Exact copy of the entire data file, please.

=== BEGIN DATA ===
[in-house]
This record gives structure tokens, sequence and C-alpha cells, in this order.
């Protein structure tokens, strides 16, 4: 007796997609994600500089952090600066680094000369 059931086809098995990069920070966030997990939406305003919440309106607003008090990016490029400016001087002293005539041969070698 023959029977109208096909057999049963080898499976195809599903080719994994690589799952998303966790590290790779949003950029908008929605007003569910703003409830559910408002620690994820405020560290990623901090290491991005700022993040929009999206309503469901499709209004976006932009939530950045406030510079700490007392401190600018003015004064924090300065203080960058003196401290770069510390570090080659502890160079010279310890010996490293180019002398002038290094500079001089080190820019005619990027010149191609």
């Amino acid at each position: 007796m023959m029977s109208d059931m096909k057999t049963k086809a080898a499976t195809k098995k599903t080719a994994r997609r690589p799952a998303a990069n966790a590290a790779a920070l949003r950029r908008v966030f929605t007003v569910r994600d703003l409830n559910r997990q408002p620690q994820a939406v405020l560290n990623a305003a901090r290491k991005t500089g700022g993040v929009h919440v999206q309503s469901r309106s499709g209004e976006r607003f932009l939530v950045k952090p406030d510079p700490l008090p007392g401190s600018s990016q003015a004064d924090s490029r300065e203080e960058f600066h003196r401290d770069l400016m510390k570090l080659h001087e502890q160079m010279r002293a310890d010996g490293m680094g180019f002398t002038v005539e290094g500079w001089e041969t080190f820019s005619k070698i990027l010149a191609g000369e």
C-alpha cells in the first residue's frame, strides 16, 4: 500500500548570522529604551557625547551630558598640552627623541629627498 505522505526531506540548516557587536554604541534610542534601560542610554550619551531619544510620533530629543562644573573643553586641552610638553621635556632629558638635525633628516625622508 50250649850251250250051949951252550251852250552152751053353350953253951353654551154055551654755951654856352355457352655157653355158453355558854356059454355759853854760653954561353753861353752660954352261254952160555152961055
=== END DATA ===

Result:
[in-house]
This record gives structure tokens, sequence and C-alpha cells, in this order.
């Protein structure tokens, strides 16, 4: 007796997609994600500089952090600066680094000369 059931086809098995990069920070966030997990939406305003919440309106607003008090990016490029400016001087002293005539041969070698 023959029977109208096909057999049963080898499976195809599903080719994994690589799952998303966790590290790779949003950029908008929605007003569910703003409830559910408002620690994820405020560290990623901090290491991005700022993040929009999206309503469901499709209004976006932009939530950045406030510079700490007392401190600018003015004064924090300065203080960058003196401290770069510390570090080659502890160079010279310890010996490293180019002398002038290094500079001089080190820019005619990027010149191609």
């Amino acid at each position: 007796m023959m029977s109208d059931m096909k057999t049963k086809a080898a499976t195809k098995k599903t080719a994994r997609r690589p799952a998303a990069n966790a590290a790779a920070l949003r950029r908008v966030f929605t007003v569910r994600d703003l409830n559910r997990q408002p620690q994820a939406v405020l560290n990623a305003a901090r290491k991005t500089g700022g993040v929009h919440v999206q309503s469901r309106s499709g209004e976006r607003f932009l939530v950045k952090p406030d510079p700490l008090p007392g401190s600018s990016q003015a004064d924090s490029r300065e203080e960058f600066h003196r401290d770069l400016m510390k570090l080659h001087e502890q160079m010279r002293a310890d010996g490293m680094g180019f002398t002038v005539e290094g500079w001089e041969t080190f820019s005619k070698i990027l010149a191609g000369e």
C-alpha cells in the first residue's frame, strides 16, 4: 500500500548570522529604551557625547551630558598640552627623541629627498 505522505526531506540548516557587536554604541534610542534601560542610554550619551531619544510620533530629543562644573573643553586641552610638553621635556632629558638635525633628516625622508 50250649850251250250051949951252550251852250552152751053353350953253951353654551154055551654755951654856352355457352655157653355158453355558854356059454355759853854760653954561353753861353752660954352261254952160555152961055